Monday, May 17, 2010

First Dawning of Trouble

Finally, the visitors had departed and I was alone with my fabric and my quilt pattern. I decided to settle down with a cup of coffee and the book: Mariner's Compass, New Directions, by Judy Mathieson, and finally read the directions and figure out how I was going to make this quilt. The desciption started on page 83. Four pages followed of template patterns and 1/4 page of a "suggestion" of how to assemble the inner star with the star ring. The second paragraph on page 83 begins "Space does not allow me to offer detailed instructions on how to assemble the complete Starfire quilt." Hmmm.

Undaunted, I find Judy Mathieson's website and dash off an email, asking her if she has any more detailed directions for the quilt. A few days later, she replied. No, she didn't have any further instructions, but she had seen versions of the quilt, so other people had made it. She wished me luck.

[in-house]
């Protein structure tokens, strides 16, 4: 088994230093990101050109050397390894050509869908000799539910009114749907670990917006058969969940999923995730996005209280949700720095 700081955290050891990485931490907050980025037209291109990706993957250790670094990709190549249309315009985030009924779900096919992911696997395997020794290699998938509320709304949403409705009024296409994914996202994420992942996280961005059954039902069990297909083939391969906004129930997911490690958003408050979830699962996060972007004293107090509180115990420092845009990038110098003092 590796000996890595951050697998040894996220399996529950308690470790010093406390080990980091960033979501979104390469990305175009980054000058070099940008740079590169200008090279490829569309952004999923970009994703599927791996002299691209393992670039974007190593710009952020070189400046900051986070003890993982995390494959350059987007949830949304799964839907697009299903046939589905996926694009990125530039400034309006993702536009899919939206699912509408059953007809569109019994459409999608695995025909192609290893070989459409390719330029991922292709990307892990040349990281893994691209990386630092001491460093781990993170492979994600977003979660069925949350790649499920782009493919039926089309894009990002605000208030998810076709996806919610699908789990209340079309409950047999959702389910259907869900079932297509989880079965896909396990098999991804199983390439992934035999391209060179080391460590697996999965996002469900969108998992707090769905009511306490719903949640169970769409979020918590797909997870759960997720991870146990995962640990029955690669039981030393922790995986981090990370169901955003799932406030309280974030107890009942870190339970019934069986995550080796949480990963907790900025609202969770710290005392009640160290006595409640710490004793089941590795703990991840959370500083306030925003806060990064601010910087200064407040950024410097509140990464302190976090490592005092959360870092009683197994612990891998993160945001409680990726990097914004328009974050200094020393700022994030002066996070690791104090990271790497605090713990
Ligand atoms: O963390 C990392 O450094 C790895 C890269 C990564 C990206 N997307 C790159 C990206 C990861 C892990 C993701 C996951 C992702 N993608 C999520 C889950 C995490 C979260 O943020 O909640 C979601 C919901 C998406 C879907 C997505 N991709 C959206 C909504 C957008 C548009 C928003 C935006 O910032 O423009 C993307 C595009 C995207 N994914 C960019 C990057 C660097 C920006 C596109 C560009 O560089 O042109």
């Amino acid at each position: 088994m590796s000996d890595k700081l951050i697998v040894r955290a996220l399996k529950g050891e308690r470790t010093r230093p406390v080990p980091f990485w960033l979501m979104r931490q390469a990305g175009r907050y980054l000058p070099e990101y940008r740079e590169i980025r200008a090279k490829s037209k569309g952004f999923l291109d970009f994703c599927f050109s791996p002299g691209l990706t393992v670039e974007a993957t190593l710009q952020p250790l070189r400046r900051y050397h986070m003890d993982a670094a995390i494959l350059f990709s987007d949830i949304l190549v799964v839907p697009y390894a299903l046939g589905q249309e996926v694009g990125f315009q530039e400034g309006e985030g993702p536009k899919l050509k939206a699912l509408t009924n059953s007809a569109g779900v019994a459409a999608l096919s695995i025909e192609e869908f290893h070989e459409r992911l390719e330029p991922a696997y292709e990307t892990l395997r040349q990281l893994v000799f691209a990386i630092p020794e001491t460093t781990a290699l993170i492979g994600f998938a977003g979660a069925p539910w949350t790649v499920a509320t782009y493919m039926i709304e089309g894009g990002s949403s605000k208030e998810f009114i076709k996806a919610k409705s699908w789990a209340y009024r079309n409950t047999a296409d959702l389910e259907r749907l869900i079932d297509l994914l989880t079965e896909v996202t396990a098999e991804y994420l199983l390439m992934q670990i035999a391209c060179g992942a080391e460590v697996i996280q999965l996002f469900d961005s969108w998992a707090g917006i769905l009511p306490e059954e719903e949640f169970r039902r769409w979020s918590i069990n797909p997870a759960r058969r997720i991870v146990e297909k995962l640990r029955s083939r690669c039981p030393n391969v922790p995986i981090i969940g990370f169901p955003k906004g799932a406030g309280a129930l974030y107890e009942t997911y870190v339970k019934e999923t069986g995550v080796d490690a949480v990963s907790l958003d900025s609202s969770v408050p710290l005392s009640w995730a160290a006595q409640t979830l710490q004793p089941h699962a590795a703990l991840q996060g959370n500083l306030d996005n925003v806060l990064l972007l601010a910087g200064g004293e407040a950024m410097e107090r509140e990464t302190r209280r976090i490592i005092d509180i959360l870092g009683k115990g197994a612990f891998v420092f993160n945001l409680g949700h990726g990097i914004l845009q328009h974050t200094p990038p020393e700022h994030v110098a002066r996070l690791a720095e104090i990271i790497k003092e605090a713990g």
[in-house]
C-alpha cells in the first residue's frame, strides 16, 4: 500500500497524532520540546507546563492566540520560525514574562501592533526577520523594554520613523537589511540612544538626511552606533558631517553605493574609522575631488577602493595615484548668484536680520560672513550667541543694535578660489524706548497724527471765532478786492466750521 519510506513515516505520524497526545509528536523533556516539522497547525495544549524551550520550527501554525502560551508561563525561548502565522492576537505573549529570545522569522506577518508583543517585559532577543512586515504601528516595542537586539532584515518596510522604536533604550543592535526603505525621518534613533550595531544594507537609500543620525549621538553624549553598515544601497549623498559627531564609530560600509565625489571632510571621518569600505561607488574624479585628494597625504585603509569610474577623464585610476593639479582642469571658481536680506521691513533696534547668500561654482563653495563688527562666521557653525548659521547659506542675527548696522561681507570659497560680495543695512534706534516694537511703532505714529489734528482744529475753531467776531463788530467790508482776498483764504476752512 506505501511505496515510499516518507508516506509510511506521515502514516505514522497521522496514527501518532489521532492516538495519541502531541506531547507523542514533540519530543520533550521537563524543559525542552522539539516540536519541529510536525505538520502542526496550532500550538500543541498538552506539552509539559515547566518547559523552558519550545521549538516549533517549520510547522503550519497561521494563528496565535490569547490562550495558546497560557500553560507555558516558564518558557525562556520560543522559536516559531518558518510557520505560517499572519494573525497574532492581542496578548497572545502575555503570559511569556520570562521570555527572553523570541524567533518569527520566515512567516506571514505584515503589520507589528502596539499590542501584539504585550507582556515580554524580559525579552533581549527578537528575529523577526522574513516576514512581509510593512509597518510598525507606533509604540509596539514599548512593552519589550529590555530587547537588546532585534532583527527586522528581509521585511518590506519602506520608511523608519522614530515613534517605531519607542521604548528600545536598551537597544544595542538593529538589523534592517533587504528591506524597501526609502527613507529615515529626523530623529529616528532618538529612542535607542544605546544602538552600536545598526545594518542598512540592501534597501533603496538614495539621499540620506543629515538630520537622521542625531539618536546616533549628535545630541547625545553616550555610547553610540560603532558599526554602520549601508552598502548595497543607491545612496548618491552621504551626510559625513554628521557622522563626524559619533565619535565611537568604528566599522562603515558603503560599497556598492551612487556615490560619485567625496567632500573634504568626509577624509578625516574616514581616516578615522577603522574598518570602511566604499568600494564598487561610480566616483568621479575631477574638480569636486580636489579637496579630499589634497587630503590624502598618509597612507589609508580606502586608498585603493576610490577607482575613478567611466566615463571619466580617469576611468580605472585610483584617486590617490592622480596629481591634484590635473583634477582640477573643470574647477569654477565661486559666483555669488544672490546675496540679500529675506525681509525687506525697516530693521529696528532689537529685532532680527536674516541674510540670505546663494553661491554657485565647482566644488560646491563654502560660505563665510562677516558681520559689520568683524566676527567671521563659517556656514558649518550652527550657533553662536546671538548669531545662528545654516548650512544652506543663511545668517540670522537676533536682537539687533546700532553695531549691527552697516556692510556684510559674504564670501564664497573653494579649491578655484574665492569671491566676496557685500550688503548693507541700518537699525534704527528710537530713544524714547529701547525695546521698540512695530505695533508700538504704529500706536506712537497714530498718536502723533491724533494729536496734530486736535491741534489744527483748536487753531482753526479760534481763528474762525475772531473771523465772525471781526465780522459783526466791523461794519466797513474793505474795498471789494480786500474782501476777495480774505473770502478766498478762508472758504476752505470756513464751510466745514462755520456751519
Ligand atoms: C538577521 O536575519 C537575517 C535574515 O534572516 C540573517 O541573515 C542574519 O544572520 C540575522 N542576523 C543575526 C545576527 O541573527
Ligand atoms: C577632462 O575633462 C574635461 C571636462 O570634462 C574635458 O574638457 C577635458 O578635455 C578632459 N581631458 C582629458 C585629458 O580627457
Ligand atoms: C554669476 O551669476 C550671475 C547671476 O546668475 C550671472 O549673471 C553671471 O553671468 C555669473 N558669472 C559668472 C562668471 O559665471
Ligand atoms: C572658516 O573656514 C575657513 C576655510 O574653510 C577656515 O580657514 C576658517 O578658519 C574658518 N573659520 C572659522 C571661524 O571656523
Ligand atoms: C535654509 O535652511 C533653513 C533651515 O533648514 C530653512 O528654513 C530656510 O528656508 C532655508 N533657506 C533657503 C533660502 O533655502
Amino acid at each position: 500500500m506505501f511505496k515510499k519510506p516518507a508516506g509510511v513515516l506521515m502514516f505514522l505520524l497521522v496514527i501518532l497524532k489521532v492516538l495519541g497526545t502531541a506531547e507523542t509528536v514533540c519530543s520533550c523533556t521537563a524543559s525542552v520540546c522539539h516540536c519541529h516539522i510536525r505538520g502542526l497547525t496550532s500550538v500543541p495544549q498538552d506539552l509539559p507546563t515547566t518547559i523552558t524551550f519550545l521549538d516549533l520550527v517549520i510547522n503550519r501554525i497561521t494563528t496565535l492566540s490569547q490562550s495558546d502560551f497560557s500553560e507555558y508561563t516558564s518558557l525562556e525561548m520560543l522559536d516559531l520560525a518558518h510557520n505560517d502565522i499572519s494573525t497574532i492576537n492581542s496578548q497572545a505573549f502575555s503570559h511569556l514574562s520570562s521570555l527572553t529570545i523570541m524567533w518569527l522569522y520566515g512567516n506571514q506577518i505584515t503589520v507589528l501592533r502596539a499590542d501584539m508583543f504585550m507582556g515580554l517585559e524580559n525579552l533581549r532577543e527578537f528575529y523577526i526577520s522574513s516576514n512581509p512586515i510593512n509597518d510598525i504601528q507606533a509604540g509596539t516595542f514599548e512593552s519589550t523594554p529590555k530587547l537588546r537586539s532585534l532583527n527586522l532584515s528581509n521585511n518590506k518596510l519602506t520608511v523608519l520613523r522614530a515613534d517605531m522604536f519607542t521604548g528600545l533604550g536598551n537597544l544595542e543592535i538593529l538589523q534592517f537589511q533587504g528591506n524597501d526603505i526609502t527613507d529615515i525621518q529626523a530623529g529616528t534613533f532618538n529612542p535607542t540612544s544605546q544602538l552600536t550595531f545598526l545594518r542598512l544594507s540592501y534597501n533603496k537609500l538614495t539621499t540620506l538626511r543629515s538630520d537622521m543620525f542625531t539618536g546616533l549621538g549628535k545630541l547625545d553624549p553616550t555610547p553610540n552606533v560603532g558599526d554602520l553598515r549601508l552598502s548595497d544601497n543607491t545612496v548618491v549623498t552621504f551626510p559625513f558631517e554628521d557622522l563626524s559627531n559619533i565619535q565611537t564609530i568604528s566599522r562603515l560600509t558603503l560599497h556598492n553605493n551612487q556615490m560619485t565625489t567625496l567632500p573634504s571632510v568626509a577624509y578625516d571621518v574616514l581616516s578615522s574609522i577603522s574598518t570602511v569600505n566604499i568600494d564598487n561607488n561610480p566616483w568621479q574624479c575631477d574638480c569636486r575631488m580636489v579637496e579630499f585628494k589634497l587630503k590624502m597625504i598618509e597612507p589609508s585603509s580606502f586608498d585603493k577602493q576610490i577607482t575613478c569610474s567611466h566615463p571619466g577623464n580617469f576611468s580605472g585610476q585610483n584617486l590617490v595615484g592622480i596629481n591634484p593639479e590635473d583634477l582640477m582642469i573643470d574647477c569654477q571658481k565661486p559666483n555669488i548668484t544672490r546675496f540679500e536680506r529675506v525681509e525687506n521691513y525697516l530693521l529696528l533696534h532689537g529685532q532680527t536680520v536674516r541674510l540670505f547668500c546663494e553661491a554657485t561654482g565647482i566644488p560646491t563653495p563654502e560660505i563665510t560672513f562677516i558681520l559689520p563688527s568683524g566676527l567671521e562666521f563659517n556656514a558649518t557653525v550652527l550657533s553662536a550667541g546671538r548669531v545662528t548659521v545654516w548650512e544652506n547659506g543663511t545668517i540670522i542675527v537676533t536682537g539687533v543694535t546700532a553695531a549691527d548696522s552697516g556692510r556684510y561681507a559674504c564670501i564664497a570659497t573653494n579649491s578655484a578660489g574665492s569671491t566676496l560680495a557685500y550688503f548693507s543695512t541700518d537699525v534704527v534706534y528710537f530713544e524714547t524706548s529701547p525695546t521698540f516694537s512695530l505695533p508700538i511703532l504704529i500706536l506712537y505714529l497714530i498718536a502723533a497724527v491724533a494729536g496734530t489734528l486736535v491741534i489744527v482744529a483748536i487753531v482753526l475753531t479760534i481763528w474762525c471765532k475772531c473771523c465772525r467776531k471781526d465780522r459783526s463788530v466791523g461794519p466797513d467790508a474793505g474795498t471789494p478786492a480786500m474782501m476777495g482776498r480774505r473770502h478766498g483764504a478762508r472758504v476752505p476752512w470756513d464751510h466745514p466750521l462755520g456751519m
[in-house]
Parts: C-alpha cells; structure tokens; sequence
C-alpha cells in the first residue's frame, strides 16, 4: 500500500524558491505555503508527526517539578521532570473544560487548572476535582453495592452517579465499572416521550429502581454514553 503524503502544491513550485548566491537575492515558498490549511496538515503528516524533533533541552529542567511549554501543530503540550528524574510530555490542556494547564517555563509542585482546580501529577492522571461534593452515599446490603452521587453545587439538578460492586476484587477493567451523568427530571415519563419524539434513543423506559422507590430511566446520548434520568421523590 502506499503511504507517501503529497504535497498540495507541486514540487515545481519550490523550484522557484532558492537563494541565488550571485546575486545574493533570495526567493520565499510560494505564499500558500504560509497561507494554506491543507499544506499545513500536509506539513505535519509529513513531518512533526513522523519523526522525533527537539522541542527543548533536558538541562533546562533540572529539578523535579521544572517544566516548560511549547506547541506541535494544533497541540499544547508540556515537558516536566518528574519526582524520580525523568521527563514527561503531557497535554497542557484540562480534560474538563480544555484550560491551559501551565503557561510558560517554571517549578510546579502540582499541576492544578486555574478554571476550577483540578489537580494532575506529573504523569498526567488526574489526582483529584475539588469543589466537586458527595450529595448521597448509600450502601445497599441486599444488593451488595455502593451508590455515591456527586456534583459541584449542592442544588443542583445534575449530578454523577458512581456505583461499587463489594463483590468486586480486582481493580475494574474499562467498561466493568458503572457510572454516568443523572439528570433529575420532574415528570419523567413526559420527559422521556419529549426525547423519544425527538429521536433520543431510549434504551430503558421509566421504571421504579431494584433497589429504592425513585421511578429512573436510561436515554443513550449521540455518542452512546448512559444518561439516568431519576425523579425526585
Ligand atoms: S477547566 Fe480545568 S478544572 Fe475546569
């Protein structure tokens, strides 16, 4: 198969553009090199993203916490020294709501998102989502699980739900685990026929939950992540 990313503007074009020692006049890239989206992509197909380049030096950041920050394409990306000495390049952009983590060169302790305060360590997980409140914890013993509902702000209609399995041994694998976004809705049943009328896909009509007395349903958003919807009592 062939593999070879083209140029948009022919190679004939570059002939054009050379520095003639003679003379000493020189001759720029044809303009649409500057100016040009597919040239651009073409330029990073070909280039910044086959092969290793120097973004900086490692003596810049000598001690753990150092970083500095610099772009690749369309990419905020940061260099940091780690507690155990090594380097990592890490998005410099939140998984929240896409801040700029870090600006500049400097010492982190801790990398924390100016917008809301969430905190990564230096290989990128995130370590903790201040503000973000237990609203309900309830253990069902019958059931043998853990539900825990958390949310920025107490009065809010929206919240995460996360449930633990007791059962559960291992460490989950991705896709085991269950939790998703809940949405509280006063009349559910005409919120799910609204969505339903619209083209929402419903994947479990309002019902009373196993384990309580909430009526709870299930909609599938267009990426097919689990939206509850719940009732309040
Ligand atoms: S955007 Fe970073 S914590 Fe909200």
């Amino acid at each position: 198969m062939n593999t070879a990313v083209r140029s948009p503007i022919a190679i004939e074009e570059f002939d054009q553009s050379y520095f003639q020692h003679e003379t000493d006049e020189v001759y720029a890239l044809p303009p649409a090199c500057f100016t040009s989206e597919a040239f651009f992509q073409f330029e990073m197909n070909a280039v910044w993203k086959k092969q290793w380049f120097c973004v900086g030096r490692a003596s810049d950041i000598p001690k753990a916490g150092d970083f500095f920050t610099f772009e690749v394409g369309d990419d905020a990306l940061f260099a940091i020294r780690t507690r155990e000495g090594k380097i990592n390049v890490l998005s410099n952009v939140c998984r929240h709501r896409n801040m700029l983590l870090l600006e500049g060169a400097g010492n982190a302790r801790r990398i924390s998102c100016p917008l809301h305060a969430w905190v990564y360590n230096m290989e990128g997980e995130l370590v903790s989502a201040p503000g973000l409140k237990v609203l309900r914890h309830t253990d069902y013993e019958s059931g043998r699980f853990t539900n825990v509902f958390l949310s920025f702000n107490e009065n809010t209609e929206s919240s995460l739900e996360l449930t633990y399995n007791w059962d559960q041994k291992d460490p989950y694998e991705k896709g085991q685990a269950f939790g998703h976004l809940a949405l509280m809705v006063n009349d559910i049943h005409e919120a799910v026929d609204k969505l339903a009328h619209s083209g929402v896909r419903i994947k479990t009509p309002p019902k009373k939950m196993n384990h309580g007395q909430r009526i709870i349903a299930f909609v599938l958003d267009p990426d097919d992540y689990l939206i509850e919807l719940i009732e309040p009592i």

My first job was to figure out how to modify the pattern to make a king-size quilt. The Pattern directions said that the diameter of the star was 25 in., but I needed to figure out how many stars to fit in a larger quilt. I made many photocopies and cut and repasted circles, half-circles and arcs to make what I thought would be a 110" x 110" quilt. (I always prefer to make my quilts square so they can be put rotated on the bed and wear evenly.) Using the pattern in the book as a guide, I figured out the scale I needed. My final pasted together design required 11 stars--9 whole stars and 4 halves. The pattern in the book called for 5 stars--3 whole and 4 halves. Wow, that was a whole bunch more stars. I reasoned that if my calculations weren't correct, I would find out after I made the first star and remeasured everything.